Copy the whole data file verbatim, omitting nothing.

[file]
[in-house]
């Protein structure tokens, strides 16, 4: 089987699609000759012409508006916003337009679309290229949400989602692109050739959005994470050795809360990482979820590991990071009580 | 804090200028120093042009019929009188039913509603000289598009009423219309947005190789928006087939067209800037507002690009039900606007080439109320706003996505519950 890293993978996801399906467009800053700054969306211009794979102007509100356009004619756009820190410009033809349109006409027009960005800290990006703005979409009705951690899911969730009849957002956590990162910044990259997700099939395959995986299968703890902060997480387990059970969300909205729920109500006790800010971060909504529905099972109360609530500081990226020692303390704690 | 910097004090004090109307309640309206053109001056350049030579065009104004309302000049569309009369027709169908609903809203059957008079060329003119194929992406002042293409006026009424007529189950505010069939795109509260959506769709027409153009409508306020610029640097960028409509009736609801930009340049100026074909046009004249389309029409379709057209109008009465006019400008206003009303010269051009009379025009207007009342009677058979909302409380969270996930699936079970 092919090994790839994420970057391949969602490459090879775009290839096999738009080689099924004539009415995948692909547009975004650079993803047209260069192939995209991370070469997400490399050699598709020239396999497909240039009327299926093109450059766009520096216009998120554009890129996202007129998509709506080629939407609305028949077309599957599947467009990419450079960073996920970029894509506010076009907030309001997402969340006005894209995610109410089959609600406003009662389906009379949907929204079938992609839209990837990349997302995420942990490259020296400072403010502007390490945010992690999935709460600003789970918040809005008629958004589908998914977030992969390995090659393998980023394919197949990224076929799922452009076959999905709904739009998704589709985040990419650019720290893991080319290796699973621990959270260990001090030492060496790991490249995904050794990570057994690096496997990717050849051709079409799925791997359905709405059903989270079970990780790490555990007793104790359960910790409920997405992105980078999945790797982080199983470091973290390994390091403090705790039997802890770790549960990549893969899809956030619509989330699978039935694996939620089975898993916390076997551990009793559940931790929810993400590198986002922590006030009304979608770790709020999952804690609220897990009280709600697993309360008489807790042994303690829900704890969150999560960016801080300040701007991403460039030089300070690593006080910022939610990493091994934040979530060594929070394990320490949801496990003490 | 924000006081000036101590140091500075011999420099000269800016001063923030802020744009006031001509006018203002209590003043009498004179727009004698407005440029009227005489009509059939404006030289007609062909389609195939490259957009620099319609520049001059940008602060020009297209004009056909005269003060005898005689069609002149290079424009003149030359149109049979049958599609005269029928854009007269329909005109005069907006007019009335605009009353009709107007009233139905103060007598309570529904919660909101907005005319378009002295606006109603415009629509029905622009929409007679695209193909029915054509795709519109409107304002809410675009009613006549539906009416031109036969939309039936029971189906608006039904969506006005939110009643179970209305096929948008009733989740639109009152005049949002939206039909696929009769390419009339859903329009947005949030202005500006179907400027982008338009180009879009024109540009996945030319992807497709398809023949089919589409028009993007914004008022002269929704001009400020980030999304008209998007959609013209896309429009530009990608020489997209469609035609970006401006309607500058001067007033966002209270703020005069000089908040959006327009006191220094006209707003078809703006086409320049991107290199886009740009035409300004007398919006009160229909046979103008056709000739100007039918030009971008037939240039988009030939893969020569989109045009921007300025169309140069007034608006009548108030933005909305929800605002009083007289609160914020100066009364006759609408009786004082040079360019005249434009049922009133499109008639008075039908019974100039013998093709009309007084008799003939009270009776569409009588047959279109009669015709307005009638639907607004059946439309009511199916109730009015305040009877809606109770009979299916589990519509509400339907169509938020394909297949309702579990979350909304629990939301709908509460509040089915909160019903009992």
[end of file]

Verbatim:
[in-house]
């Protein structure tokens, strides 16, 4: 089987699609000759012409508006916003337009679309290229949400989602692109050739959005994470050795809360990482979820590991990071009580 | 804090200028120093042009019929009188039913509603000289598009009423219309947005190789928006087939067209800037507002690009039900606007080439109320706003996505519950 890293993978996801399906467009800053700054969306211009794979102007509100356009004619756009820190410009033809349109006409027009960005800290990006703005979409009705951690899911969730009849957002956590990162910044990259997700099939395959995986299968703890902060997480387990059970969300909205729920109500006790800010971060909504529905099972109360609530500081990226020692303390704690 | 910097004090004090109307309640309206053109001056350049030579065009104004309302000049569309009369027709169908609903809203059957008079060329003119194929992406002042293409006026009424007529189950505010069939795109509260959506769709027409153009409508306020610029640097960028409509009736609801930009340049100026074909046009004249389309029409379709057209109008009465006019400008206003009303010269051009009379025009207007009342009677058979909302409380969270996930699936079970 092919090994790839994420970057391949969602490459090879775009290839096999738009080689099924004539009415995948692909547009975004650079993803047209260069192939995209991370070469997400490399050699598709020239396999497909240039009327299926093109450059766009520096216009998120554009890129996202007129998509709506080629939407609305028949077309599957599947467009990419450079960073996920970029894509506010076009907030309001997402969340006005894209995610109410089959609600406003009662389906009379949907929204079938992609839209990837990349997302995420942990490259020296400072403010502007390490945010992690999935709460600003789970918040809005008629958004589908998914977030992969390995090659393998980023394919197949990224076929799922452009076959999905709904739009998704589709985040990419650019720290893991080319290796699973621990959270260990001090030492060496790991490249995904050794990570057994690096496997990717050849051709079409799925791997359905709405059903989270079970990780790490555990007793104790359960910790409920997405992105980078999945790797982080199983470091973290390994390091403090705790039997802890770790549960990549893969899809956030619509989330699978039935694996939620089975898993916390076997551990009793559940931790929810993400590198986002922590006030009304979608770790709020999952804690609220897990009280709600697993309360008489807790042994303690829900704890969150999560960016801080300040701007991403460039030089300070690593006080910022939610990493091994934040979530060594929070394990320490949801496990003490 | 924000006081000036101590140091500075011999420099000269800016001063923030802020744009006031001509006018203002209590003043009498004179727009004698407005440029009227005489009509059939404006030289007609062909389609195939490259957009620099319609520049001059940008602060020009297209004009056909005269003060005898005689069609002149290079424009003149030359149109049979049958599609005269029928854009007269329909005109005069907006007019009335605009009353009709107007009233139905103060007598309570529904919660909101907005005319378009002295606006109603415009629509029905622009929409007679695209193909029915054509795709519109409107304002809410675009009613006549539906009416031109036969939309039936029971189906608006039904969506006005939110009643179970209305096929948008009733989740639109009152005049949002939206039909696929009769390419009339859903329009947005949030202005500006179907400027982008338009180009879009024109540009996945030319992807497709398809023949089919589409028009993007914004008022002269929704001009400020980030999304008209998007959609013209896309429009530009990608020489997209469609035609970006401006309607500058001067007033966002209270703020005069000089908040959006327009006191220094006209707003078809703006086409320049991107290199886009740009035409300004007398919006009160229909046979103008056709000739100007039918030009971008037939240039988009030939893969020569989109045009921007300025169309140069007034608006009548108030933005909305929800605002009083007289609160914020100066009364006759609408009786004082040079360019005249434009049922009133499109008639008075039908019974100039013998093709009309007084008799003939009270009776569409009588047959279109009669015709307005009638639907607004059946439309009511199916109730009015305040009877809606109770009979299916589990519509509400339907169509938020394909297949309702579990979350909304629990939301709908509460509040089915909160019903009992």